I think one of the things that attracted me to Denmark in particular was not the Lego (for 5 years all I wanted for Christmases and birthdays was the newest Harry Potter Lego set) but the quaintness of riding bikes everywhere. However, by no means am I a cyclist… I have a theory that I am genetically predisposed to be slow and awkward on a bike, a theory which I began to develop at the age of 10 when I went on my first training-wheel-free ride and promptly crashed into a car that was parked 2m from the entrance of our driveway. Nearly a year before this, I had attended a road safety information session at a bike place of sorts as part of a school excursion. Of the 90 grade 4s, I was one of two who still had training wheels. I think it was this outing that inspired me to ask my parents for a bike and request lessons from Dad. They bought me a metallic purple Malvern star and a dorky red and black helmet, both of which I still use to this day; I love the bike but really wouldn’t mind a new helmet.

Whenever I hop on my bike to do a bit of shopping or to visit my grandma who lives a couple of kilometres down the road, I can’t help but think “WHY”. Each turn of the pedals hurts my legs and I still hobble for a good 5 minutes after getting off, no matter how short the ride. So why on Earth do I like the idea of riding bikes everywhere as they do in Copenhagen, Denmark? I have absolutely no idea! :-D

Social class, weather, dress code and destination are irrelevant for Copenhageners – apparently 50% of them commute on two-wheelers every day. There are even more bikes in the city than residents. Australian cyclists would surely turn green if they heard that. In the capital city alone, there are 400km of bike lanes with assigned traffic lights, including the world’s busiest which hosts up to 40k cyclists a day. This is all part of the city’s goals of becoming the first carbon neutral capital city in the world by 2025.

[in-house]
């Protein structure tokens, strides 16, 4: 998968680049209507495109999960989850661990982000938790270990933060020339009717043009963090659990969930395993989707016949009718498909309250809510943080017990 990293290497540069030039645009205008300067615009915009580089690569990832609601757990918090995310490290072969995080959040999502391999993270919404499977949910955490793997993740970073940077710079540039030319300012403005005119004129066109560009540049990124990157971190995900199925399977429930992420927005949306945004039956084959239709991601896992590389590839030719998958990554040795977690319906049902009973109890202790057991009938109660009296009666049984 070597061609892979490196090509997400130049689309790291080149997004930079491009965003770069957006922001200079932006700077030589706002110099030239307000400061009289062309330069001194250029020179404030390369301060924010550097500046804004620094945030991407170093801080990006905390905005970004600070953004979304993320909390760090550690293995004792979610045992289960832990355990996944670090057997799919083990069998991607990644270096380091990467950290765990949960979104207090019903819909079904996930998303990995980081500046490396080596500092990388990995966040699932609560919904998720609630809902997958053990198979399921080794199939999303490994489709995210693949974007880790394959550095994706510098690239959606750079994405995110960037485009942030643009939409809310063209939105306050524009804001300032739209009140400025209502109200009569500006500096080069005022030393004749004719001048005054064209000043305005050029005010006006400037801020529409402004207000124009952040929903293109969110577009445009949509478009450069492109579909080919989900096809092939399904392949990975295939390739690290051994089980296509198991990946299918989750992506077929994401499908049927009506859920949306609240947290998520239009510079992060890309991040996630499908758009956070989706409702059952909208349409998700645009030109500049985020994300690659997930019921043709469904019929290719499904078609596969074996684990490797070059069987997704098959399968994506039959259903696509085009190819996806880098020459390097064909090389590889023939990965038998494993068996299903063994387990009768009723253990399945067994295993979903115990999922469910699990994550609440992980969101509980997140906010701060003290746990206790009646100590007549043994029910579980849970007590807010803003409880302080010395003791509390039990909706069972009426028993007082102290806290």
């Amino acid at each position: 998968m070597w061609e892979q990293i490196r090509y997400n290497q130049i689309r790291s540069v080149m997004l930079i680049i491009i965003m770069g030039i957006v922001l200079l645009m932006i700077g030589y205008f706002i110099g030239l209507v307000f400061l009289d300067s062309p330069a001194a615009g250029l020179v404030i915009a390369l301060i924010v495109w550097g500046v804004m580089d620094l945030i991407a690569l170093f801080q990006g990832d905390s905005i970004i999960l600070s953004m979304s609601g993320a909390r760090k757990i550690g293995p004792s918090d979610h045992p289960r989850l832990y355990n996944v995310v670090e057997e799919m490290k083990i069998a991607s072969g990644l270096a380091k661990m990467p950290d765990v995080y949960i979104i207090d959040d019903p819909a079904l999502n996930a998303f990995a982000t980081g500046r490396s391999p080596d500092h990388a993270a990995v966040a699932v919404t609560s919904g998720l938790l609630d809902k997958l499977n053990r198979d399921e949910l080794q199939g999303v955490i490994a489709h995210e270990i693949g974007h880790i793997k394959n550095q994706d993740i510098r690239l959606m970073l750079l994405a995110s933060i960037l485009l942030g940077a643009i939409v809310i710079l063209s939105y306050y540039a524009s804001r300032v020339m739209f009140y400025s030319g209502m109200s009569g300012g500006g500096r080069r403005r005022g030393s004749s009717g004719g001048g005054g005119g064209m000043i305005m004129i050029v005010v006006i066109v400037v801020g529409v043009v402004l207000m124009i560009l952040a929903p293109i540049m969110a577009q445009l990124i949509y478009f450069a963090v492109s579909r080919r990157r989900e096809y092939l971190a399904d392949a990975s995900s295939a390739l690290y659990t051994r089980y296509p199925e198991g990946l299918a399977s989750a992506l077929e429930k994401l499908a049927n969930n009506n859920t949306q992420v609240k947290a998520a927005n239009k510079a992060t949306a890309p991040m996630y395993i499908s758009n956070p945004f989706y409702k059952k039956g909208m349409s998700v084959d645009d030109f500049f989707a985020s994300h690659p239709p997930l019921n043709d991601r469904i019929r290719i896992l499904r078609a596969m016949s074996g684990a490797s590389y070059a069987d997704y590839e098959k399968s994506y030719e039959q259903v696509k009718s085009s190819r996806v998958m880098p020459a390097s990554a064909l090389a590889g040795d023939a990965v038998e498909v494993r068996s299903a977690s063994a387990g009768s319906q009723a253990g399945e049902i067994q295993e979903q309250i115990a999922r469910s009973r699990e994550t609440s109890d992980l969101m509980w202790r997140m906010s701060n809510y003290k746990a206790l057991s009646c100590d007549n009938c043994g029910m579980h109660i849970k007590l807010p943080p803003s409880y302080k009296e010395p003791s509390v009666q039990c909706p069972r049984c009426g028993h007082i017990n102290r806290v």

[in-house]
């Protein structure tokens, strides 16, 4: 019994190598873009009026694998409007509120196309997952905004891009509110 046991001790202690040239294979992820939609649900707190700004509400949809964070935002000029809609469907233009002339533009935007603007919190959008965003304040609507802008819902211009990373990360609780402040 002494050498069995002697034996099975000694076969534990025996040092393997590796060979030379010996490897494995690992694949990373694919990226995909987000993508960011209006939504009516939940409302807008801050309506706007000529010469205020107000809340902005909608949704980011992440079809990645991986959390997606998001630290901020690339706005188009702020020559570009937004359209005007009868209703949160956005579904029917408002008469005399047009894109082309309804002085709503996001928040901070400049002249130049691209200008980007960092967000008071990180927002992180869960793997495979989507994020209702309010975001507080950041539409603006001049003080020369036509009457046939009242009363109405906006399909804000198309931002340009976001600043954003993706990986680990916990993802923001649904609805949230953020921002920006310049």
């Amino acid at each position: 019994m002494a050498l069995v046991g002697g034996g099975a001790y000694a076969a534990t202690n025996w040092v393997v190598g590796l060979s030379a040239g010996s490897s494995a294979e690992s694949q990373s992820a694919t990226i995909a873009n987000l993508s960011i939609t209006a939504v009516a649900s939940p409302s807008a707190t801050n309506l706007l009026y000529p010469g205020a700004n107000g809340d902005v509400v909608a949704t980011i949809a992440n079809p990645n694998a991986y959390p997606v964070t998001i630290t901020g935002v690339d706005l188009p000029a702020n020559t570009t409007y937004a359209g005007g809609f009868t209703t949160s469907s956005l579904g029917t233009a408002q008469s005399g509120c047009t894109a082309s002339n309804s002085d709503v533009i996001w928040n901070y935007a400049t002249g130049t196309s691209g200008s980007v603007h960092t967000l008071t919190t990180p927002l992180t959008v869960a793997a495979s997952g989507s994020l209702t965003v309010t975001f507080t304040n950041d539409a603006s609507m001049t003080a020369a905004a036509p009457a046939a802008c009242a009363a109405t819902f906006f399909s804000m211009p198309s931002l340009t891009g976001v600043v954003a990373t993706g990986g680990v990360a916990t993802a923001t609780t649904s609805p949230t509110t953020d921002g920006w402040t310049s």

Some useless trivia about Copenhageners and their bikes:

  • 63 % of all members of the Danish parliament commute daily by bike
  • 50 % of all Copenhageners commute to work or study by bike.
  • 35 % of all who work in Copenhagen, including people who live in the suburbs and neighbouring towns but work in Copenhagen, commute to work by bike.
  • 25 % of all families with two children in Copenhagen have a cargo bike they use to transport young children to kindergarten, for grocery shopping, etc
  • In total Copenhageners bike 1.2 million kilometres a year, i.e. two trips to the moon and back (this is in contrast to the 660,000km travelled by Copenhageners by Metro)
  • The busiest biking lane in the world is Dronning Louises Bro in Copenhagen
  • Copenhagen was elected Bike City 2008 – 2011 by ICU.

Before I read the article from which I obtained these figures, I don’t think I had heard of a cargo bike before. You might even accuse me of living under a rock, for it seems as though they are becoming quite a big deal internationally.  I can’t say I’ve seen any being ridden around my neighbourhood but maybe that will change in the future. They certainly look like a lot of fun, not to mention convenient!

Without beating around the bush, let me just come out and say that I’m terrified. Terrified of the future and what the world is going to be like in 10 years time. I have been terrified since I was 10 years old, when I started to research the topic ‘weather’ for a school science project. Probably, only three or four years ago, I became 100% convinced that I need to find some land somewhere and bunker down before climate change seriously impacts the world we currently live in. The Mayans may have been wrong about the end of the world coming in 2012, but I’m sure they’re not far off it; I’m sure they are more accurate than the episodes of Doctor Who depicting the human race in the year one hundred trillion AD. It may seem insignificant in the grand scheme of things but I really believe that the Danes and their goal for carbon neutrality through bicycle transport is a step in the right direction. The future is full of unexpected things. Maybe the survival of the human race will be one of those?

- Matilda